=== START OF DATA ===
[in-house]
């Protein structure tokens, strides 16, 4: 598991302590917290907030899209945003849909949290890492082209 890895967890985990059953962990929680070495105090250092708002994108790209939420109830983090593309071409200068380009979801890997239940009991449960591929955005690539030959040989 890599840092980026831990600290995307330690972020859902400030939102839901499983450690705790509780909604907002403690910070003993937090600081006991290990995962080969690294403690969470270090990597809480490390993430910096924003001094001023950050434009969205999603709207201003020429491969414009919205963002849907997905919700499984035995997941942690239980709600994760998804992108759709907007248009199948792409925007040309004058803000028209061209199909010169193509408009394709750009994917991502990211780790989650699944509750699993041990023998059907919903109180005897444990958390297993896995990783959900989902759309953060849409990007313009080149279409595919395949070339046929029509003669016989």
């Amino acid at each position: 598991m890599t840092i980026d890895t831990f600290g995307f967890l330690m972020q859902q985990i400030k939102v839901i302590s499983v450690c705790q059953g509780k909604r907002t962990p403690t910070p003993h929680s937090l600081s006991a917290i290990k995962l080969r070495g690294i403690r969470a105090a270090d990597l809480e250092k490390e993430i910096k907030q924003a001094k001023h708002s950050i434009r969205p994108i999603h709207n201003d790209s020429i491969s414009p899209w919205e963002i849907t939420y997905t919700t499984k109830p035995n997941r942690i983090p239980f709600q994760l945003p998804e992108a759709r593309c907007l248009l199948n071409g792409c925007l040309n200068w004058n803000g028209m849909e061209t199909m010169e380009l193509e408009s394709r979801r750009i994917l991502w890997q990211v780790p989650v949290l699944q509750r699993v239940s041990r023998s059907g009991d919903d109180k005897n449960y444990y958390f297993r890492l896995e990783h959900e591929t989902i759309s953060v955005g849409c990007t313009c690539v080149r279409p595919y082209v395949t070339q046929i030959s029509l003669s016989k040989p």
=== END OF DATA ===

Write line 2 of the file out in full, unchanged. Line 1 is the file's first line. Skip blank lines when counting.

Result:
């Protein structure tokens, strides 16, 4: 598991302590917290907030899209945003849909949290890492082209 890895967890985990059953962990929680070495105090250092708002994108790209939420109830983090593309071409200068380009979801890997239940009991449960591929955005690539030959040989 890599840092980026831990600290995307330690972020859902400030939102839901499983450690705790509780909604907002403690910070003993937090600081006991290990995962080969690294403690969470270090990597809480490390993430910096924003001094001023950050434009969205999603709207201003020429491969414009919205963002849907997905919700499984035995997941942690239980709600994760998804992108759709907007248009199948792409925007040309004058803000028209061209199909010169193509408009394709750009994917991502990211780790989650699944509750699993041990023998059907919903109180005897444990958390297993896995990783959900989902759309953060849409990007313009080149279409595919395949070339046929029509003669016989």